Now Lebanon-Farther south, in the dense suburbs of Beirut, Iranian largess helped to rebuild neighborhoods flattened six years ago by Israeli bombs — an achievement that was commemorated this month with a rollicking celebration.
“By the same means that we got weapons and other stuff, money came as well,” the Hezbollah leader, Hassan Nasrallah, exclaimed to roars of approval from the crowd. “All of this has been achieved through Iranian money!”
Iran’s eagerness to shower money on Lebanon when its own finances are being squeezed by sanctions is the latest indication of just how worried Tehran is at the prospect that Syria’s leader, Bashar al-Assad, could fall. Iran relies on Syria as its bridge to the Arab world, and as a crucial strategic partner in confronting Israel. But the Arab revolts have shaken Tehran’s calculations, with Mr. Assad unable to vanquish an uprising that is in its 15th month.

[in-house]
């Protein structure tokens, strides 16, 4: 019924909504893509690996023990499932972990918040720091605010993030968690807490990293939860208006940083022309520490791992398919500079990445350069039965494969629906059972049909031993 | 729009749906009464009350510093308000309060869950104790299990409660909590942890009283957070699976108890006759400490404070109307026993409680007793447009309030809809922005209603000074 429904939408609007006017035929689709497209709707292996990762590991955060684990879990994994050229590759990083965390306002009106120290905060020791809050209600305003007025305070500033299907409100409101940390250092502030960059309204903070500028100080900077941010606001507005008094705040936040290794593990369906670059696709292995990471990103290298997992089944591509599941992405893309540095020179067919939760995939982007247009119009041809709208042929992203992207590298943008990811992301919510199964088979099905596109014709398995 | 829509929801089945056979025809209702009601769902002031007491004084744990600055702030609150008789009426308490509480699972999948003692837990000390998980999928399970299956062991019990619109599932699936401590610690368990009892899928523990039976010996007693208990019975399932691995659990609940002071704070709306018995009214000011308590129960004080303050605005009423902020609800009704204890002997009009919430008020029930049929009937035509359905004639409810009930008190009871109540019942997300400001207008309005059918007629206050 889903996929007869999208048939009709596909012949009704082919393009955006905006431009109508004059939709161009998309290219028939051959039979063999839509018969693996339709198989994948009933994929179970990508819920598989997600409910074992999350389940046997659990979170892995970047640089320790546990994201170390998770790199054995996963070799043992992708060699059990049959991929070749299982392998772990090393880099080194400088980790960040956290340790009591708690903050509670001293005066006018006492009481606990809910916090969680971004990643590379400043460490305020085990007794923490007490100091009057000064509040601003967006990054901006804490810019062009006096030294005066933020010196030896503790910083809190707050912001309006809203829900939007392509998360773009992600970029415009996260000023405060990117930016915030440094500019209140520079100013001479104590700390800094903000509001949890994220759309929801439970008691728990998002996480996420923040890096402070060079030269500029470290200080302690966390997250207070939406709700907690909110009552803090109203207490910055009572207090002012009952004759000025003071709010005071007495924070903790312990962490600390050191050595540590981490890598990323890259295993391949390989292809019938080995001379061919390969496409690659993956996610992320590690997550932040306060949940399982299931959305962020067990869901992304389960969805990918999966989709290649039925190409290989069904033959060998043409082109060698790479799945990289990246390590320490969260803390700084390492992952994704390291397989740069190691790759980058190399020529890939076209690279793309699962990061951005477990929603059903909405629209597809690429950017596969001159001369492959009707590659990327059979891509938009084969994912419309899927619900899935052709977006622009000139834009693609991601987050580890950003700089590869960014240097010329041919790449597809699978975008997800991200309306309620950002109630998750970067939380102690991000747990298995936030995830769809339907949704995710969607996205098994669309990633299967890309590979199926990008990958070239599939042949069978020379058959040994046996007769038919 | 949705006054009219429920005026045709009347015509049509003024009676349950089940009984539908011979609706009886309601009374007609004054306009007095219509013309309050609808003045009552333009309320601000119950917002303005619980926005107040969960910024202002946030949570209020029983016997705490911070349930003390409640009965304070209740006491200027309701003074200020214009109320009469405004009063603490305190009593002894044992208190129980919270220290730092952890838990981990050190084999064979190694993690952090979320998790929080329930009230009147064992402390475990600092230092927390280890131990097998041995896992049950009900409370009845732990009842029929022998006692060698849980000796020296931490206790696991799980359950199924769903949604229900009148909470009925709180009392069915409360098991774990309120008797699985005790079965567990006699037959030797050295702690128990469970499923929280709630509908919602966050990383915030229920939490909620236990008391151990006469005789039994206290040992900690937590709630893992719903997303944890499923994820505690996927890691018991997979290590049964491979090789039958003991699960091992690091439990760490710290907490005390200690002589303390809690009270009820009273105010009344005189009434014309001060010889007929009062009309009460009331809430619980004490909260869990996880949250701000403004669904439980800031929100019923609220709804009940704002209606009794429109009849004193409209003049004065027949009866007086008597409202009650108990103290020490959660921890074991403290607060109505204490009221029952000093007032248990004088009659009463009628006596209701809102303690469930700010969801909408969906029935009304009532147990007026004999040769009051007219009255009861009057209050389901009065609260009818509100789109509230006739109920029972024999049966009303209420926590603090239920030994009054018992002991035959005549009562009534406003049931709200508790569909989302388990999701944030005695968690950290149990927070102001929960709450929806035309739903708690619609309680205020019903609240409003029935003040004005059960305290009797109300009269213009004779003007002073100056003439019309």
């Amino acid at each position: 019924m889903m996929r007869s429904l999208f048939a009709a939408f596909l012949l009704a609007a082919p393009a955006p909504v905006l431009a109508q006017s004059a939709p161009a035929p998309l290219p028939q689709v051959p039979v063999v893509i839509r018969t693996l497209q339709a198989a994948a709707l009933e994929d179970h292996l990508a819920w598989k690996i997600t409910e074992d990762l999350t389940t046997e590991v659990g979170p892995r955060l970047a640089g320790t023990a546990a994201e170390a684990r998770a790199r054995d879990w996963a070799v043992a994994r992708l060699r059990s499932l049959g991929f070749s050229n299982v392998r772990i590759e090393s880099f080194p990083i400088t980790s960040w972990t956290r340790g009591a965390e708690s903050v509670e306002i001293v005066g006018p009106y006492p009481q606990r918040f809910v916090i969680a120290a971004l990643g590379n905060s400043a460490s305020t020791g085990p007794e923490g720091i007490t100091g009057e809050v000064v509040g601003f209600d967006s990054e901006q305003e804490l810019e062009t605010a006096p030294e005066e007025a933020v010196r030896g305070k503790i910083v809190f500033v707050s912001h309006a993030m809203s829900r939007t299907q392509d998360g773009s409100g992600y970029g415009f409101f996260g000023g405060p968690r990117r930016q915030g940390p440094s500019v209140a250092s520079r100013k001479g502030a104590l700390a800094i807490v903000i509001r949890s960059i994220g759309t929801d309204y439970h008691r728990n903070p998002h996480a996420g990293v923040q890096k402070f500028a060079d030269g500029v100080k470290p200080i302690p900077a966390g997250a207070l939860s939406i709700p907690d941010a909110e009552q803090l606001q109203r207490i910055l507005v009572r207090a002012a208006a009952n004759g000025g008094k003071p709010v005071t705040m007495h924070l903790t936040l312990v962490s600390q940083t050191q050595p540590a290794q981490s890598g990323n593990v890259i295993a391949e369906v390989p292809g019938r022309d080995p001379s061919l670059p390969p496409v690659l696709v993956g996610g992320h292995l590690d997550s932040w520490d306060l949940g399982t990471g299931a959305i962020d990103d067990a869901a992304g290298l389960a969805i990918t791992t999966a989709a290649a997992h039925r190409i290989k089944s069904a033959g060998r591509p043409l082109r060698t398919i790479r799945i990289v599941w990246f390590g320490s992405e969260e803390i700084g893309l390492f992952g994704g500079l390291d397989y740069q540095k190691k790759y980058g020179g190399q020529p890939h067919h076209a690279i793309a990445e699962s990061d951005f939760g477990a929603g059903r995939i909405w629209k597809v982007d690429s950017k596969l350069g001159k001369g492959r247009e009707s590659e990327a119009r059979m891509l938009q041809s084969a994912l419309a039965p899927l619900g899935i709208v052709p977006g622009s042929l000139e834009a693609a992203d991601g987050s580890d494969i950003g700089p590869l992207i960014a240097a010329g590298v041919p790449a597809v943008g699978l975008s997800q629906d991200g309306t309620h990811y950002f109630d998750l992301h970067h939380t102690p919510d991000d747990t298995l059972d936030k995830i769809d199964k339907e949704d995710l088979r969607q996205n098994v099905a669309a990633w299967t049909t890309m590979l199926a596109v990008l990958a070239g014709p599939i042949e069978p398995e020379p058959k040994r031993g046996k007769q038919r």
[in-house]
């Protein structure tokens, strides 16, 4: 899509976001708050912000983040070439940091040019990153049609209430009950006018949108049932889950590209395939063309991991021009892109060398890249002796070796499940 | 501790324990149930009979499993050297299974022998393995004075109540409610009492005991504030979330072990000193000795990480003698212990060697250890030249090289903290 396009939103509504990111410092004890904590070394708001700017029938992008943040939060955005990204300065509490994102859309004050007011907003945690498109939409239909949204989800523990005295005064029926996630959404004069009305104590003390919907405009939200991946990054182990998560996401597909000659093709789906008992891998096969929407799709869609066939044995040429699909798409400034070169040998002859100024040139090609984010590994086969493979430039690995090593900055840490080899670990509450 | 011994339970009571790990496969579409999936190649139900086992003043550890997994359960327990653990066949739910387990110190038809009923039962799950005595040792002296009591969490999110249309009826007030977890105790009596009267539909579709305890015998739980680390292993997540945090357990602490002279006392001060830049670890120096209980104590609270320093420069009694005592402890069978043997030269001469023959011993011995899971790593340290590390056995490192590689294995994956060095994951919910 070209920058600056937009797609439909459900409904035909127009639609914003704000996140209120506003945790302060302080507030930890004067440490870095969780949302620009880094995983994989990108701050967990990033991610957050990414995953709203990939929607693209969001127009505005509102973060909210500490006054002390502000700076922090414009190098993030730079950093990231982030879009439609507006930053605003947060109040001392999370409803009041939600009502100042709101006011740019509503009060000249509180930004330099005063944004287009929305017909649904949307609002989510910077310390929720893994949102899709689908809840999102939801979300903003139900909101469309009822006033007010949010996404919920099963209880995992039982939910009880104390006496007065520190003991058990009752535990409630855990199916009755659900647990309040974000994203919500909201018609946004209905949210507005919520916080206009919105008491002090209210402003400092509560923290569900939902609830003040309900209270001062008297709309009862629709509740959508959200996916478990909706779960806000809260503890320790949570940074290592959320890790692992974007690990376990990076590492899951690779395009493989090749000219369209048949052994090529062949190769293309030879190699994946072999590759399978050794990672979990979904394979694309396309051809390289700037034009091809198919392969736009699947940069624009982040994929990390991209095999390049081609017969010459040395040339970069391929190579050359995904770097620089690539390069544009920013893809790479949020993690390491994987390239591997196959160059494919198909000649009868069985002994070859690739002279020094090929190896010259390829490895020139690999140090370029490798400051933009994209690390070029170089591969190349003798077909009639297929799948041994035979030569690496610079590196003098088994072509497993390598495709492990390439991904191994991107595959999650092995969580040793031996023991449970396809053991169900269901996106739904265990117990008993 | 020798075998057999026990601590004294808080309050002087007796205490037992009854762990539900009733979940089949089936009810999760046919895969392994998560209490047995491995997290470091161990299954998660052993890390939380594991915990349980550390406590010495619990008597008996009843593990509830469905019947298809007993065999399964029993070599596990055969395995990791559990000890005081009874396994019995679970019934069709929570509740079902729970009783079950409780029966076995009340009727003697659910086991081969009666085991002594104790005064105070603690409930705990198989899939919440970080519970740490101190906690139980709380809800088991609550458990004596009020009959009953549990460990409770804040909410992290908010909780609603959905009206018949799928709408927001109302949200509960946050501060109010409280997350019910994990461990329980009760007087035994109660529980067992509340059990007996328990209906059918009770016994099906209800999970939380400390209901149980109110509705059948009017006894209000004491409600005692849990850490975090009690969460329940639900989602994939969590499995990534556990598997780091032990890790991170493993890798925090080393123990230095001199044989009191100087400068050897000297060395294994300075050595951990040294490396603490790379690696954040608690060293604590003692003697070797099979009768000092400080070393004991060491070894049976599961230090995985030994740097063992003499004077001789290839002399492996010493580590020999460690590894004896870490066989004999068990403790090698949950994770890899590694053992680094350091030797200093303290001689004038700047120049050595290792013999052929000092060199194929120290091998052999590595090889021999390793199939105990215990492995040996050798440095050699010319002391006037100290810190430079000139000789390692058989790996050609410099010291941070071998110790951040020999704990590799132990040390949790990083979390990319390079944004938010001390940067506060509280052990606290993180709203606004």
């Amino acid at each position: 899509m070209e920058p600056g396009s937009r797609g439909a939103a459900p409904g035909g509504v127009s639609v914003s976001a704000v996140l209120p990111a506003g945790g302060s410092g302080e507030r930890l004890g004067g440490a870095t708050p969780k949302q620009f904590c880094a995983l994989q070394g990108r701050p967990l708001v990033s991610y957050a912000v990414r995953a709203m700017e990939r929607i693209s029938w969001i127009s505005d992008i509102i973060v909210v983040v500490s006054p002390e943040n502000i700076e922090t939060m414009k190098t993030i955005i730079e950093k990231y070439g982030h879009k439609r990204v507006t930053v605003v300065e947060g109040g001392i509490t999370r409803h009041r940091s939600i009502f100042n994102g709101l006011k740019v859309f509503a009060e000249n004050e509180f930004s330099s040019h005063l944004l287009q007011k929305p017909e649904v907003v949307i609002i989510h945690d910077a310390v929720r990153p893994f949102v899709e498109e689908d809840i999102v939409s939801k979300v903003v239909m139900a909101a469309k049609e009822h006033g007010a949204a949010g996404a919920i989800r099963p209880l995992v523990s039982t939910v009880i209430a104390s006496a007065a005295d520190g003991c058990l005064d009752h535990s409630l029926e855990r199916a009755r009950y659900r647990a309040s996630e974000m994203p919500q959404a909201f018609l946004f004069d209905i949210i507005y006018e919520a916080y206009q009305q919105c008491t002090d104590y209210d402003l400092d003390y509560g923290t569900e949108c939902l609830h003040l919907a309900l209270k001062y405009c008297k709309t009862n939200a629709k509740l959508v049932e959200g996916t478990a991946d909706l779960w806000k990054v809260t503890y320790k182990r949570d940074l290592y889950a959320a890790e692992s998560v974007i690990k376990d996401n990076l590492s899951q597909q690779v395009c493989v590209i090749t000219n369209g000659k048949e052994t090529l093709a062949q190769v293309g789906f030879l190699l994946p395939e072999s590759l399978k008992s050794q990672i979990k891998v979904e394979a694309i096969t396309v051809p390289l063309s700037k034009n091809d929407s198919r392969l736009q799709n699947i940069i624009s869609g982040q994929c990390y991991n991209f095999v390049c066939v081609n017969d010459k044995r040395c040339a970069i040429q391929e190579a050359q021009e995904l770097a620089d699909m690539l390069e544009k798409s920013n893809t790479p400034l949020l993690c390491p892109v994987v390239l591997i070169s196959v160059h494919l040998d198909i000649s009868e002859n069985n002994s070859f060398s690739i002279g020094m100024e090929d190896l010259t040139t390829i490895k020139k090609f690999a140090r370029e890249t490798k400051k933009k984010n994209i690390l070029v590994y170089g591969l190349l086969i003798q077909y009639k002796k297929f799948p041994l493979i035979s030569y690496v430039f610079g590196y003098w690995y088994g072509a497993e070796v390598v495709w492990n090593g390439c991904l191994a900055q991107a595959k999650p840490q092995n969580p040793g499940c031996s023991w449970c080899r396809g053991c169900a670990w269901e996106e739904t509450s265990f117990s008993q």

Iran’s ardent courtship of the Lebanese government indicates that Tehran is scrambling to find a replacement for its closest Arab ally, politicians, diplomats and analysts say. It is not only financing public projects, but also seeking to forge closer ties through cultural, military and economic agreements.
The challenge for Iran’s leaders is that many Lebanese — including the residents of Tannourine, the site of the proposed hydroelectric dam — squirm in that embrace. They see Iran’s gestures not as a show of good will, but as a stealth cultural and military colonization.
“Tannourine is not Tehran,” groused Charbel Komair, a city council member.
The Lebanese have largely accepted that Iran serves as Hezbollah’s main patron for everything from missiles to dairy cows. But branching out beyond the Shiites of Hezbollah is another matter.
“They are trying to reinforce their base in Lebanon to face any eventual collapse of the regime in Syria,” said Marwan Hamade, a Druse leader and Parliament member, noting that a collapse would sever the “umbilical cord” through which Iran supplied Hezbollah and gained largely unfettered access to Lebanon for decades.